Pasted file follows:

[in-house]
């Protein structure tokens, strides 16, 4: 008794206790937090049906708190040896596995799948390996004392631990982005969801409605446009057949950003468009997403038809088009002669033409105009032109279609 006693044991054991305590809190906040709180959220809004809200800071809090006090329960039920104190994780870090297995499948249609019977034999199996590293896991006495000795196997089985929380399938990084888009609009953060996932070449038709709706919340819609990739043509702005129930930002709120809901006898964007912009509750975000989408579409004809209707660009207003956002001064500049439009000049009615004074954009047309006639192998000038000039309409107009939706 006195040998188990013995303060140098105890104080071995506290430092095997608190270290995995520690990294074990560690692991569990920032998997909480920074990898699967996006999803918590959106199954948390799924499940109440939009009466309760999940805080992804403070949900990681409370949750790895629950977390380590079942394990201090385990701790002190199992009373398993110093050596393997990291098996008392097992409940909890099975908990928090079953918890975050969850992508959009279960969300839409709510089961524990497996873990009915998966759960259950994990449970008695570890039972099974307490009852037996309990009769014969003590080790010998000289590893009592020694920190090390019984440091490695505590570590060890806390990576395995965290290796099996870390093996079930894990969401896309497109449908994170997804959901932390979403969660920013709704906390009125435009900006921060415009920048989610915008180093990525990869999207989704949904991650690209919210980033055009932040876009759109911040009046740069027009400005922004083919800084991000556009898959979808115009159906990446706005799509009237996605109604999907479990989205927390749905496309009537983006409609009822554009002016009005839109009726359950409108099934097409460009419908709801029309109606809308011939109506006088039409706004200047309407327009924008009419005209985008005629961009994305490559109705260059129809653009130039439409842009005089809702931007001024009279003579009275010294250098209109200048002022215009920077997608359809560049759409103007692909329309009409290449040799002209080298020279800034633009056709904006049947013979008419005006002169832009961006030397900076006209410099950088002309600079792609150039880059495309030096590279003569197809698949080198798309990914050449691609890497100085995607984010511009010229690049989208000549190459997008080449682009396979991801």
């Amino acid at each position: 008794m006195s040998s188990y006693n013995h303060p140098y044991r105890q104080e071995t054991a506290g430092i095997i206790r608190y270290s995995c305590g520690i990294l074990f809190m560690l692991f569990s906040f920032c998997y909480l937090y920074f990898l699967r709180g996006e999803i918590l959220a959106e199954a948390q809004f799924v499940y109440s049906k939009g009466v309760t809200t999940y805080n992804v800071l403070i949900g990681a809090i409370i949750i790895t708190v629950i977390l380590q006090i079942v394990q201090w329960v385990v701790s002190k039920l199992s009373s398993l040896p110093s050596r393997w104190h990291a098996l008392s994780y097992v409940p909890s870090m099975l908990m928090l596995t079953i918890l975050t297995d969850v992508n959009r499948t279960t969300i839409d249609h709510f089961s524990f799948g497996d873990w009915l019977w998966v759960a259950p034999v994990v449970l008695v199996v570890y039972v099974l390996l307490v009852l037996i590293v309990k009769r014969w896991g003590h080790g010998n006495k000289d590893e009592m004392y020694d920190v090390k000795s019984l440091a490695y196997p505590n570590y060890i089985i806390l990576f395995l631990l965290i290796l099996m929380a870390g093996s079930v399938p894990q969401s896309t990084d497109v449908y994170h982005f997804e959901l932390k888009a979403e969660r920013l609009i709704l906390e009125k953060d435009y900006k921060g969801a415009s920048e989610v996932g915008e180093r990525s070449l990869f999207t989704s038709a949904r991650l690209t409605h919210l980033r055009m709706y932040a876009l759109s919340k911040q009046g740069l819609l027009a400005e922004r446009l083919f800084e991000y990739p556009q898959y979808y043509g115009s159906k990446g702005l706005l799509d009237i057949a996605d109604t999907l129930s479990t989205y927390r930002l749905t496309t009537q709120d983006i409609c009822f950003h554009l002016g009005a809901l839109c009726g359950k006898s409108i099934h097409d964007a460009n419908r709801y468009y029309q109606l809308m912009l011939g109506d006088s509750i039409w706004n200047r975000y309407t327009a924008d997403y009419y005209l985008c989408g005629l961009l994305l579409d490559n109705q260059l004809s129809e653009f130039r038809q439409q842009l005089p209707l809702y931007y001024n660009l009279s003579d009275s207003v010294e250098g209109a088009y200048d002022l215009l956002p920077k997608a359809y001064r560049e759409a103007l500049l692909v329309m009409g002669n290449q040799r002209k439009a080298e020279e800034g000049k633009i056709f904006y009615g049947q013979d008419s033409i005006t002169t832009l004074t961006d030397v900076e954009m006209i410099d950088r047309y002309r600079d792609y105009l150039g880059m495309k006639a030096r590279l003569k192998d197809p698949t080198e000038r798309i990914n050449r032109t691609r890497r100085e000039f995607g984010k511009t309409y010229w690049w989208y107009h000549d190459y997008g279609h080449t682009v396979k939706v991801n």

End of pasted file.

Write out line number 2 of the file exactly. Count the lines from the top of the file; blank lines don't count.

């Protein structure tokens, strides 16, 4: 008794206790937090049906708190040896596995799948390996004392631990982005969801409605446009057949950003468009997403038809088009002669033409105009032109279609 006693044991054991305590809190906040709180959220809004809200800071809090006090329960039920104190994780870090297995499948249609019977034999199996590293896991006495000795196997089985929380399938990084888009609009953060996932070449038709709706919340819609990739043509702005129930930002709120809901006898964007912009509750975000989408579409004809209707660009207003956002001064500049439009000049009615004074954009047309006639192998000038000039309409107009939706 006195040998188990013995303060140098105890104080071995506290430092095997608190270290995995520690990294074990560690692991569990920032998997909480920074990898699967996006999803918590959106199954948390799924499940109440939009009466309760999940805080992804403070949900990681409370949750790895629950977390380590079942394990201090385990701790002190199992009373398993110093050596393997990291098996008392097992409940909890099975908990928090079953918890975050969850992508959009279960969300839409709510089961524990497996873990009915998966759960259950994990449970008695570890039972099974307490009852037996309990009769014969003590080790010998000289590893009592020694920190090390019984440091490695505590570590060890806390990576395995965290290796099996870390093996079930894990969401896309497109449908994170997804959901932390979403969660920013709704906390009125435009900006921060415009920048989610915008180093990525990869999207989704949904991650690209919210980033055009932040876009759109911040009046740069027009400005922004083919800084991000556009898959979808115009159906990446706005799509009237996605109604999907479990989205927390749905496309009537983006409609009822554009002016009005839109009726359950409108099934097409460009419908709801029309109606809308011939109506006088039409706004200047309407327009924008009419005209985008005629961009994305490559109705260059129809653009130039439409842009005089809702931007001024009279003579009275010294250098209109200048002022215009920077997608359809560049759409103007692909329309009409290449040799002209080298020279800034633009056709904006049947013979008419005006002169832009961006030397900076006209410099950088002309600079792609150039880059495309030096590279003569197809698949080198798309990914050449691609890497100085995607984010511009010229690049989208000549190459997008080449682009396979991801």